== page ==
I have read that τί "what?" should have an accent to distinguish it from τι "because" (short form of γιατί), but I don't think I've ever seen τι in the wild (I suppose it's mostly poetic) I don't think there is much scope for confusion if you write "what?" as τι without accent.
Well, in English it means that you want to know the things (subject) that are reading the children (object). That is: some things (more that one) are reading the children, the children are not reading something, they are being read by something.
When an interrogative pronoun is the subject, it is followed by the verb as in a positive statement (so no need of do/does/did... unless it's a negative question); when it is not, it needs the inversion of the verb (and hence the auxiliary). For example:
John bought a book.
You see him carrying a gift box and ask: "What did John buy?"
You see that a book is missing in the shelf and ask: "Who bought a book?"
(In Greek I can only use the present, at... present, sorry):
Τι αγοράζει ο Γιάννη;
Ποιος αγοράζει το βιβλίο;
Τι could be both nominative and accusative, (subject or object), but ο Γιάννη can only be the subject. -> ο Γιάννη is the subject, he buys something, we want to know what.
Ποιος can only be the subject, and το βιβλίο could be both subject or object, so in the end it's the object: we know somebody buys a book, and ask for that person.
In "Τι διαβάζουν τα παιδιά;", both Τι and τα παιδιά could be subject and object, we know the subject is τα παιδιά because the verb has a plural form.
HTH (and doesn't make more confusion!)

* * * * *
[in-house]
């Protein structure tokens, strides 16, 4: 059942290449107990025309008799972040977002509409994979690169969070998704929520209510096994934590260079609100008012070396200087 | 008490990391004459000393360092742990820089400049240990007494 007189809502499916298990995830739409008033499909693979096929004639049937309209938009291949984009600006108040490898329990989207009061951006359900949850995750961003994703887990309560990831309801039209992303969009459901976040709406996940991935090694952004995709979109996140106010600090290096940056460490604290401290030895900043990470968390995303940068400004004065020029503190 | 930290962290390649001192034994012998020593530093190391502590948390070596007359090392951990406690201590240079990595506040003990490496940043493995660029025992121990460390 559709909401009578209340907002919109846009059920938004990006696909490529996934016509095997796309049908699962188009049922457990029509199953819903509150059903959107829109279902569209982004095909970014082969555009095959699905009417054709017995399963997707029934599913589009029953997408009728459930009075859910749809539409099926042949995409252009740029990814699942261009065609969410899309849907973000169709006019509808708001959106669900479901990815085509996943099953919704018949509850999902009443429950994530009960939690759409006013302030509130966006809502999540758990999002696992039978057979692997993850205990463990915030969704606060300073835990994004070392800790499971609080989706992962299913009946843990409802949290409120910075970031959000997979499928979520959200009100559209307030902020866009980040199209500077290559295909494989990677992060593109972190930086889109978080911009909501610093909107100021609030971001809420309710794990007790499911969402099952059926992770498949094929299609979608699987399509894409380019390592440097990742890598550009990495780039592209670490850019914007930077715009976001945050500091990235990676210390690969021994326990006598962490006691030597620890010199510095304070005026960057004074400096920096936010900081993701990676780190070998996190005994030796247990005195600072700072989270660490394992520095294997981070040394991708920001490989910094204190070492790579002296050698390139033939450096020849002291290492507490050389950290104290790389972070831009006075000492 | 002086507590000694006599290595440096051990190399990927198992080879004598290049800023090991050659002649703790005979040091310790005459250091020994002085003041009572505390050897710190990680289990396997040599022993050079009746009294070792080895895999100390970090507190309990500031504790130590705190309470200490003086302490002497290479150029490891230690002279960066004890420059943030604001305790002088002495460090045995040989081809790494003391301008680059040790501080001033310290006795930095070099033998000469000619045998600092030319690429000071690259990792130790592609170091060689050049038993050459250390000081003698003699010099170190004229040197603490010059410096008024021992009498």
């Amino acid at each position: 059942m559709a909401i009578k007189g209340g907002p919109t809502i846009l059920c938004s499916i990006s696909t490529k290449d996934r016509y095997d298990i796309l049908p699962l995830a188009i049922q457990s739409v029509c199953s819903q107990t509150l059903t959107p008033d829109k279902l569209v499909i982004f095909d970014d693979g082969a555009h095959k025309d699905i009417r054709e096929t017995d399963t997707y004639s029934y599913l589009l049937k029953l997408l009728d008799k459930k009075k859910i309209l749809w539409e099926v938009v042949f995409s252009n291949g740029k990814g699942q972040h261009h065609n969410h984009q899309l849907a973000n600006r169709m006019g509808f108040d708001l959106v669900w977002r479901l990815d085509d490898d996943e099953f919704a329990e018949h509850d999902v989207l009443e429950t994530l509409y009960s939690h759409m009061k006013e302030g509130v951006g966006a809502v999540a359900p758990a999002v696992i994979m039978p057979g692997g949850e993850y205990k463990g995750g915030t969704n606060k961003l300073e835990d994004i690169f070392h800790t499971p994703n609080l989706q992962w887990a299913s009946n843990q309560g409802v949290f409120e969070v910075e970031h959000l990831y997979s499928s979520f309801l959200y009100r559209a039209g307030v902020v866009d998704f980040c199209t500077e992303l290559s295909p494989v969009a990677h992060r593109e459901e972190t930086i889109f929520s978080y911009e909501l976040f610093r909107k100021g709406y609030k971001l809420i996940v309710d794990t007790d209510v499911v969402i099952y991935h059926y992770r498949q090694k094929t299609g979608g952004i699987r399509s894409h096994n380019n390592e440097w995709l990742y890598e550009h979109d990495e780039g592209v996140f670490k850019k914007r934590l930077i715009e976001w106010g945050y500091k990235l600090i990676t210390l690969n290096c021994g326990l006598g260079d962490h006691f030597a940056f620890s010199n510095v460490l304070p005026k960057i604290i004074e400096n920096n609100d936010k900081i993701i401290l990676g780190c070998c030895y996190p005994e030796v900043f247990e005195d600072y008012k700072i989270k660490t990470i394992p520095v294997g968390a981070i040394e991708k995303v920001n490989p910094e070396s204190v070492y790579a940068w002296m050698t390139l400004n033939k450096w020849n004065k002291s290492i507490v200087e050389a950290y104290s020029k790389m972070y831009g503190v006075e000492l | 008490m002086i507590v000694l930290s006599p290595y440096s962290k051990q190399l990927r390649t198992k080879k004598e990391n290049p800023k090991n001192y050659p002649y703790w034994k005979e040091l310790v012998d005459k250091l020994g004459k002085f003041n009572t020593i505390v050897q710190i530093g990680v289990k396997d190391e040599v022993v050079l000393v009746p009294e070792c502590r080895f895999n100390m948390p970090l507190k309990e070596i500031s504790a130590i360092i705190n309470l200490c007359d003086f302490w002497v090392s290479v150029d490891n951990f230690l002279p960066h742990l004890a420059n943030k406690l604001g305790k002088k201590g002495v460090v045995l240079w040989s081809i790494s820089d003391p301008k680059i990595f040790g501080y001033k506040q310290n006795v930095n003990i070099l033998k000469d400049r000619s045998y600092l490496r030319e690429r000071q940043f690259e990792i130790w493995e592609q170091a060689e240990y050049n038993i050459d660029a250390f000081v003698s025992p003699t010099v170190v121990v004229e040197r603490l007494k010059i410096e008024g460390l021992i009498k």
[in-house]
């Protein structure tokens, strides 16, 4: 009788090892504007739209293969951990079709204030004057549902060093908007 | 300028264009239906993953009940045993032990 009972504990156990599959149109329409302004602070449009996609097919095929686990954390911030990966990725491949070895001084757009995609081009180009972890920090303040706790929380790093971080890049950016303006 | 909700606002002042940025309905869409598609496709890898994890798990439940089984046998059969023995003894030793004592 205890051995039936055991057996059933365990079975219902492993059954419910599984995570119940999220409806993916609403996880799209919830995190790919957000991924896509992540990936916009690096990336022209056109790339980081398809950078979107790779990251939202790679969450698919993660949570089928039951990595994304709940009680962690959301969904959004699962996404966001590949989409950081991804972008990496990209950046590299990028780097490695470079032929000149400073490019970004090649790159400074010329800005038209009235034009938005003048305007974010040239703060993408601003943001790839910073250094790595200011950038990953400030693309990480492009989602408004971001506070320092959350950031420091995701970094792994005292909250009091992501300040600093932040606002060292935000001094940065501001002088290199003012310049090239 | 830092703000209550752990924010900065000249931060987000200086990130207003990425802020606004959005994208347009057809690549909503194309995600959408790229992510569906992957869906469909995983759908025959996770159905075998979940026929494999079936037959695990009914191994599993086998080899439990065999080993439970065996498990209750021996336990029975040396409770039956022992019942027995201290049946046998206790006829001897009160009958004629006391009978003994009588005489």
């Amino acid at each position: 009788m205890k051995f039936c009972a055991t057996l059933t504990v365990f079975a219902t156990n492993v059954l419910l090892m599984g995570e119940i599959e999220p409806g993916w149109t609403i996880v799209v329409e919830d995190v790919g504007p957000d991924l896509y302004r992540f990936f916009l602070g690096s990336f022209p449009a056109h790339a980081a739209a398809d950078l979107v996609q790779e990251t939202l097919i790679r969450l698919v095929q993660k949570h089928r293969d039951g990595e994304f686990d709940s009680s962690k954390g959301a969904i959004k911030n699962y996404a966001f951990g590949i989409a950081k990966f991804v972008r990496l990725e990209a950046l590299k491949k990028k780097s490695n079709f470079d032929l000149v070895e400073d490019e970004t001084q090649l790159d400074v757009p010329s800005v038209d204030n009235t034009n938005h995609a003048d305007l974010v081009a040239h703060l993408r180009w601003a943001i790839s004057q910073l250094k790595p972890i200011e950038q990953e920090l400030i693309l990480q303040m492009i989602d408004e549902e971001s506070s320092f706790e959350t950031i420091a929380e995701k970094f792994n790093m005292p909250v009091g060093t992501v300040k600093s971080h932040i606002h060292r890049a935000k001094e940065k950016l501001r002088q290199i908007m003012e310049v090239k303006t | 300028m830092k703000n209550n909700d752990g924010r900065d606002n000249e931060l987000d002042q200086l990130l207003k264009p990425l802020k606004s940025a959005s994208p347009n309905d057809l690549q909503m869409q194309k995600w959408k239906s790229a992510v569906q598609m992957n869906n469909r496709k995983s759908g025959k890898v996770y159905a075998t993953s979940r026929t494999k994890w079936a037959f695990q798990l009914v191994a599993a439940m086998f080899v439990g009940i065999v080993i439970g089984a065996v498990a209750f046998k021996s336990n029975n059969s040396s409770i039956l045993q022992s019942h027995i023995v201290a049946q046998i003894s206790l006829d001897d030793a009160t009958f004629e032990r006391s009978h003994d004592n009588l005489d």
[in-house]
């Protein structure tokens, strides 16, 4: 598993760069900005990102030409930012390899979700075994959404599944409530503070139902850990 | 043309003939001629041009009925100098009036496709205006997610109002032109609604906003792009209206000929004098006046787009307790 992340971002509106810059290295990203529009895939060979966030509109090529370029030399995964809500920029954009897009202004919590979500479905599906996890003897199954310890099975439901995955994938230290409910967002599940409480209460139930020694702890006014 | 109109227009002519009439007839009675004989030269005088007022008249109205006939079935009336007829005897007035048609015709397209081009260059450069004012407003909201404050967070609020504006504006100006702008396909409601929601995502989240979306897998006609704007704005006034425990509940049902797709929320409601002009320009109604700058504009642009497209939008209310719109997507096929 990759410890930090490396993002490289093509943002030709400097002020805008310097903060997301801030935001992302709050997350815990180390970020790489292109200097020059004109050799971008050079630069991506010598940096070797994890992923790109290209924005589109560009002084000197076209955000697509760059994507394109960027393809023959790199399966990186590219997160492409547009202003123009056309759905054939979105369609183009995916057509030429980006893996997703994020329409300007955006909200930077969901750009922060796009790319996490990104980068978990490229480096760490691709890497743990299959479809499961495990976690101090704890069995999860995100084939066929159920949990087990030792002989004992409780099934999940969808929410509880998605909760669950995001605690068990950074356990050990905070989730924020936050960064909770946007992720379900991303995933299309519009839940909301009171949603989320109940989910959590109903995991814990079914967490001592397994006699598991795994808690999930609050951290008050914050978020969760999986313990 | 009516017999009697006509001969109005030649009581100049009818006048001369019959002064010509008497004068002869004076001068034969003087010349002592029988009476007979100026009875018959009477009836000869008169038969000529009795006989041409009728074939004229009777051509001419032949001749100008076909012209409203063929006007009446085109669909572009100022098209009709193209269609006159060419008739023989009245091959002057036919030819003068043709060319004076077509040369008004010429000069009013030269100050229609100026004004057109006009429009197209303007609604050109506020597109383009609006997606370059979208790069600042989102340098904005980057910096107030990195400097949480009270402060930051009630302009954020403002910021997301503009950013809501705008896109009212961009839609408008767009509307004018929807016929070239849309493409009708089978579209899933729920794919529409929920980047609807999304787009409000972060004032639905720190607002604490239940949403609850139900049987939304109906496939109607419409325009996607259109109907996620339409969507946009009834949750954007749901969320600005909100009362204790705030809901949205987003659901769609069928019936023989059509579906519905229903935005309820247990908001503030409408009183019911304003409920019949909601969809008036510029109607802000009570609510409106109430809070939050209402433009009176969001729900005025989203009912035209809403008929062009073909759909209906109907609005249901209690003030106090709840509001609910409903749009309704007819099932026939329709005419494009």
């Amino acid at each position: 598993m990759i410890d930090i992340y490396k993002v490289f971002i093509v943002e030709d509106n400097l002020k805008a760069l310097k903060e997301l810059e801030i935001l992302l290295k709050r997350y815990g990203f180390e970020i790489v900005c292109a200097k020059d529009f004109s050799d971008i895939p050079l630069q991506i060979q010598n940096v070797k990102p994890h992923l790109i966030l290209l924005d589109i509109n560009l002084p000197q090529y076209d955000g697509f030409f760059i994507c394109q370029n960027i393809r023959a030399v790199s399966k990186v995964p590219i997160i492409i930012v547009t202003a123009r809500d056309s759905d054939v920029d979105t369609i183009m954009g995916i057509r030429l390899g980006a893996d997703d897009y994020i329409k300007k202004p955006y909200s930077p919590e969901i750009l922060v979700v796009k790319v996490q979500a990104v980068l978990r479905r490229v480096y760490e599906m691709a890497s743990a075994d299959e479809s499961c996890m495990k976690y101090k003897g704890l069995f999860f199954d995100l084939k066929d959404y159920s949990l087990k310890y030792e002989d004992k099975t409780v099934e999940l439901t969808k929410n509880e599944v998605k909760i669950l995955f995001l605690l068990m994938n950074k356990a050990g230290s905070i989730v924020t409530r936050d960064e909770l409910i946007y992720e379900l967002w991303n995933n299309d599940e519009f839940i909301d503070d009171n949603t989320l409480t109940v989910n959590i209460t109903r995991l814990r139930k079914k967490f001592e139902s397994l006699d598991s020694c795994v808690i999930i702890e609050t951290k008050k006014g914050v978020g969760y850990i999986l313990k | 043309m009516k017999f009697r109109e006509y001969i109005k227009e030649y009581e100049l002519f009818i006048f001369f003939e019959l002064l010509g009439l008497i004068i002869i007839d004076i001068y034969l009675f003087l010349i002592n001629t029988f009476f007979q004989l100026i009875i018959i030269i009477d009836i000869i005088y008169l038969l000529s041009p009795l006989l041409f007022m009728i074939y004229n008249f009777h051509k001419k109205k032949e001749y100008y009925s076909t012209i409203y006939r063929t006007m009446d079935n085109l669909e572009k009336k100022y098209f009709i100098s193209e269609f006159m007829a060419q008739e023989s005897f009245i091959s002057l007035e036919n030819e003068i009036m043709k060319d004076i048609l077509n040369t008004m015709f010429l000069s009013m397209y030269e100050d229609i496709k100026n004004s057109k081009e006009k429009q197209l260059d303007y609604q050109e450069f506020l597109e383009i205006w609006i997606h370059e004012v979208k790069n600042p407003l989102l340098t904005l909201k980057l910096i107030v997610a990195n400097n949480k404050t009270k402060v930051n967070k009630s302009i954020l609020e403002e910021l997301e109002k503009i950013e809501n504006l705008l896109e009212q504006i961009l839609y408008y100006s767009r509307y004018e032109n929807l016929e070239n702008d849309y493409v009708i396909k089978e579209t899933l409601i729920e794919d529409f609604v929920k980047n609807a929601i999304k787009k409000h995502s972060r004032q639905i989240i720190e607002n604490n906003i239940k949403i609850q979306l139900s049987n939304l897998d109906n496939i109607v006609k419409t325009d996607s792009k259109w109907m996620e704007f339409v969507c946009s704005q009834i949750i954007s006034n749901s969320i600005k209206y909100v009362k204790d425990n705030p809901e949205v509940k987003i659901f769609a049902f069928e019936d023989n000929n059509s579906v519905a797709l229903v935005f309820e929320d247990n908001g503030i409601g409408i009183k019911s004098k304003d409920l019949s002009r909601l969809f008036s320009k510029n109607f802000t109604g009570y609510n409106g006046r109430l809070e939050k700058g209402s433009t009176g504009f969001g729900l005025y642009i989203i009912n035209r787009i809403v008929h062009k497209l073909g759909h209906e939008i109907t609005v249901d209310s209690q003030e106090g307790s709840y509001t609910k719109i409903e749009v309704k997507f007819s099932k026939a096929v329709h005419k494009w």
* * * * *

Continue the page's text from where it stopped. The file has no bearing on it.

Please allow me to make some corrections to avoid misunderstandings.
Well, in English it means that you want to know the things (subject) that are reading the children (object).
This should be: "You want to know what the children are reading."
the children are not reading something, they are being read by something. In this exercise..."Τι διαβάζουν τα παιδιά;" it really means "What are the children reading?" the children themselves are reading something.
The should be "Ο Γιάννης"
Sorry, I was not clear enough. I was trying to explain the error.
I meant that "what are reading the children" in English is wrong because the sentence structure makes "what" the subject, in this case.
So "what are reading the children" is: "tell me the things that (subj.) are reading the children (obj.)"
The same as in "What won John?": John was defeated (eg: by a weapon) and you want to know what (subj) won him (obj, here we see a rare case of accusative).
If somebody tells you that John won a prize, and you want to know what (obj) he (sub) won, you must use inversion and an auxiliary: What did John win?
The should be "Ο Γιάννης"
Ouch! yes, of course, thanks for the correction :-)
Don't be confused by the English which uses: "What are the children reading? Greek does not have that form.
The Greek sentence:
"Τι διαβάζουν τα παιδιά;"
"What do the childre read? and "What are the children reading?" One form in Greek for two forms in English.
These hints will show you how to always have the right translation.
TIPS TO HELP YOU LEARN
1 Use the Drop-Down hints to help you translate. Pass your cursor over a word and a list of translations will appear. The top word/phrase is the best choice
This will assure that you always have the right translation. It's the secret to success. Do not hesitate to use these as often as you need to.
2 Read the Tips & notes, on the first page of each lesson you’ll see TIPS. Click on that.
3 Always read the comments before posting. Check the heading on the page to see the sentence and its translation. Click on any blue words for more definitions.
4 If your translation is rejected you should carefully compare what you wrote with the answer given. If you do not see a mistake use the Report options at the foot of the exercise page to Report issues such as My answer should be accepted.